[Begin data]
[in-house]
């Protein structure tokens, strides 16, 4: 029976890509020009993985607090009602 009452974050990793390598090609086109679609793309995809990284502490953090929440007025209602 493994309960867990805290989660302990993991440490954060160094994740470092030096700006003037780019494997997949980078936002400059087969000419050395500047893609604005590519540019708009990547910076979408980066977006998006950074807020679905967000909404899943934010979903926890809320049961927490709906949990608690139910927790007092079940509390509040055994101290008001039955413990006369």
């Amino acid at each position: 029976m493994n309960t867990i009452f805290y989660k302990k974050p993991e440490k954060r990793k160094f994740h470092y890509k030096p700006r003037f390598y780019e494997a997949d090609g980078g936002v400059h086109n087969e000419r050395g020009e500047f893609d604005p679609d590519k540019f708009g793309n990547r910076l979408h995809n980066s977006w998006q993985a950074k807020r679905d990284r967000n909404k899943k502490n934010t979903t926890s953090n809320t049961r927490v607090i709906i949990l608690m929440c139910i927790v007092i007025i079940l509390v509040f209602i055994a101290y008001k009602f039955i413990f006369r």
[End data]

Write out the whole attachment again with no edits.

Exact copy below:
[in-house]
């Protein structure tokens, strides 16, 4: 029976890509020009993985607090009602 009452974050990793390598090609086109679609793309995809990284502490953090929440007025209602 493994309960867990805290989660302990993991440490954060160094994740470092030096700006003037780019494997997949980078936002400059087969000419050395500047893609604005590519540019708009990547910076979408980066977006998006950074807020679905967000909404899943934010979903926890809320049961927490709906949990608690139910927790007092079940509390509040055994101290008001039955413990006369």
């Amino acid at each position: 029976m493994n309960t867990i009452f805290y989660k302990k974050p993991e440490k954060r990793k160094f994740h470092y890509k030096p700006r003037f390598y780019e494997a997949d090609g980078g936002v400059h086109n087969e000419r050395g020009e500047f893609d604005p679609d590519k540019f708009g793309n990547r910076l979408h995809n980066s977006w998006q993985a950074k807020r679905d990284r967000n909404k899943k502490n934010t979903t926890s953090n809320t049961r927490v607090i709906i949990l608690m929440c139910i927790v007092i007025i079940l509390v509040f209602i055994a101290y008001k009602f039955i413990f006369r």